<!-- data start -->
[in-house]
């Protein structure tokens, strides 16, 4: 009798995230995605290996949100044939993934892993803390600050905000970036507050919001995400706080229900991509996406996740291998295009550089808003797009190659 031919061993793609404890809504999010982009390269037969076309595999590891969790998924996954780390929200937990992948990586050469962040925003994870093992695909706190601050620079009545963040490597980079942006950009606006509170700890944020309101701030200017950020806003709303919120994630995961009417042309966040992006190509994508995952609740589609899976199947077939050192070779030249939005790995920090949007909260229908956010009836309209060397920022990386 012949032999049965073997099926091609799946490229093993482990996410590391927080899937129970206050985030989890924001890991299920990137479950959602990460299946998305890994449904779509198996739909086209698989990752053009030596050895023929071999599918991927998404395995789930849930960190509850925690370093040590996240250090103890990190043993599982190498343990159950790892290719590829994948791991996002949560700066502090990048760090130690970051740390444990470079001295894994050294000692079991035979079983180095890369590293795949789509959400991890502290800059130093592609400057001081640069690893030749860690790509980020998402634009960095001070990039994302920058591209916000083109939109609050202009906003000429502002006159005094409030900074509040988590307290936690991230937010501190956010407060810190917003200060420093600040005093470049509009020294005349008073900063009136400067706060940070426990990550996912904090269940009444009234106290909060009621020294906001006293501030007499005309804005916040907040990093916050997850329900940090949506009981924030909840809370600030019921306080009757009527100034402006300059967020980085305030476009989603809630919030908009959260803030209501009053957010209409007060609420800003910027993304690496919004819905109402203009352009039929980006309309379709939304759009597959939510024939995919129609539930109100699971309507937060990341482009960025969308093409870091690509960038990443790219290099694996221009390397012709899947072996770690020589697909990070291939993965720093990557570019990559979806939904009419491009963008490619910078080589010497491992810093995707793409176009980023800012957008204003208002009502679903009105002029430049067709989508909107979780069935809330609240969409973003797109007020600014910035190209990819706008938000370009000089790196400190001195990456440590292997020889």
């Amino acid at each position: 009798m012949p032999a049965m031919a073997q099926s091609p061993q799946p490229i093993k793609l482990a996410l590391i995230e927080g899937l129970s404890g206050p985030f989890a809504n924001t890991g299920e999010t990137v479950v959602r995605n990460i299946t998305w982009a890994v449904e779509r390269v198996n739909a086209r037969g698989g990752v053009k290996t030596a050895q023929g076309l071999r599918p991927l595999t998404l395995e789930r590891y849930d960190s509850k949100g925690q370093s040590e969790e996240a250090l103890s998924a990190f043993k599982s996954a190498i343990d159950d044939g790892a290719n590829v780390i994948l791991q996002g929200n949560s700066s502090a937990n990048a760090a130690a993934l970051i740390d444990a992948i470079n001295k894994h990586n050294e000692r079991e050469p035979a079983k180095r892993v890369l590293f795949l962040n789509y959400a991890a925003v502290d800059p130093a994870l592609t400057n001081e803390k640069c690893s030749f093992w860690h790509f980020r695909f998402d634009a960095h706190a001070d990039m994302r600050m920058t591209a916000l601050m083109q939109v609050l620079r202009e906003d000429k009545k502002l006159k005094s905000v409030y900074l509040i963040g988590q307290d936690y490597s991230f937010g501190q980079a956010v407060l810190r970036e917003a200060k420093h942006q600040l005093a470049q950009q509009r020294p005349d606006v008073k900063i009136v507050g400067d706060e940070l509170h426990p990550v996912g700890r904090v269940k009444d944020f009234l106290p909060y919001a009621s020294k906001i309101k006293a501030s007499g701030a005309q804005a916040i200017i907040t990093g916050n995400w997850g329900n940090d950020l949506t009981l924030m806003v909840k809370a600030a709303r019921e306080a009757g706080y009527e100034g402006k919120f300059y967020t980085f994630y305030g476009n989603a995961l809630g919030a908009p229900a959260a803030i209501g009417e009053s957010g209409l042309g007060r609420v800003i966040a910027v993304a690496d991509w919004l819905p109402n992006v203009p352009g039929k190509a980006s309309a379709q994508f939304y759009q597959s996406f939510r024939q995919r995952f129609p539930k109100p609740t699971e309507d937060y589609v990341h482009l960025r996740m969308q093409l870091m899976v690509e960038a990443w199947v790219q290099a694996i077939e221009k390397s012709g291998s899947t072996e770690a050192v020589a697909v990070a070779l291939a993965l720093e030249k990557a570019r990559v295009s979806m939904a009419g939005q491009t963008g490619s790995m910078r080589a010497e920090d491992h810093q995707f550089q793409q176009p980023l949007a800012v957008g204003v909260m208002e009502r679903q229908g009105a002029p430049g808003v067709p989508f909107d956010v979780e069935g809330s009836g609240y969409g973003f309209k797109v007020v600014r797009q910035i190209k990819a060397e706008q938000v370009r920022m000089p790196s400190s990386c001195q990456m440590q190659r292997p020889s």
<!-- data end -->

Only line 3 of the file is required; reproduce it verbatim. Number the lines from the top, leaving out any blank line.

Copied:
């Amino acid at each position: 009798m012949p032999a049965m031919a073997q099926s091609p061993q799946p490229i093993k793609l482990a996410l590391i995230e927080g899937l129970s404890g206050p985030f989890a809504n924001t890991g299920e999010t990137v479950v959602r995605n990460i299946t998305w982009a890994v449904e779509r390269v198996n739909a086209r037969g698989g990752v053009k290996t030596a050895q023929g076309l071999r599918p991927l595999t998404l395995e789930r590891y849930d960190s509850k949100g925690q370093s040590e969790e996240a250090l103890s998924a990190f043993k599982s996954a190498i343990d159950d044939g790892a290719n590829v780390i994948l791991q996002g929200n949560s700066s502090a937990n990048a760090a130690a993934l970051i740390d444990a992948i470079n001295k894994h990586n050294e000692r079991e050469p035979a079983k180095r892993v890369l590293f795949l962040n789509y959400a991890a925003v502290d800059p130093a994870l592609t400057n001081e803390k640069c690893s030749f093992w860690h790509f980020r695909f998402d634009a960095h706190a001070d990039m994302r600050m920058t591209a916000l601050m083109q939109v609050l620079r202009e906003d000429k009545k502002l006159k005094s905000v409030y900074l509040i963040g988590q307290d936690y490597s991230f937010g501190q980079a956010v407060l810190r970036e917003a200060k420093h942006q600040l005093a470049q950009q509009r020294p005349d606006v008073k900063i009136v507050g400067d706060e940070l509170h426990p990550v996912g700890r904090v269940k009444d944020f009234l106290p909060y919001a009621s020294k906001i309101k006293a501030s007499g701030a005309q804005a916040i200017i907040t990093g916050n995400w997850g329900n940090d950020l949506t009981l924030m806003v909840k809370a600030a709303r019921e306080a009757g706080y009527e100034g402006k919120f300059y967020t980085f994630y305030g476009n989603a995961l809630g919030a908009p229900a959260a803030i209501g009417e009053s957010g209409l042309g007060r609420v800003i966040a910027v993304a690496d991509w919004l819905p109402n992006v203009p352009g039929k190509a980006s309309a379709q994508f939304y759009q597959s996406f939510r024939q995919r995952f129609p539930k109100p609740t699971e309507d937060y589609v990341h482009l960025r996740m969308q093409l870091m899976v690509e960038a990443w199947v790219q290099a694996i077939e221009k390397s012709g291998s899947t072996e770690a050192v020589a697909v990070a070779l291939a993965l720093e030249k990557a570019r990559v295009s979806m939904a009419g939005q491009t963008g490619s790995m910078r080589a010497e920090d491992h810093q995707f550089q793409q176009p980023l949007a800012v957008g204003v909260m208002e009502r679903q229908g009105a002029p430049g808003v067709p989508f909107d956010v979780e069935g809330s009836g609240y969409g973003f309209k797109v007020v600014r797009q910035i190209k990819a060397e706008q938000v370009r920022m000089p790196s400190s990386c001195q990456m440590q190659r292997p020889s």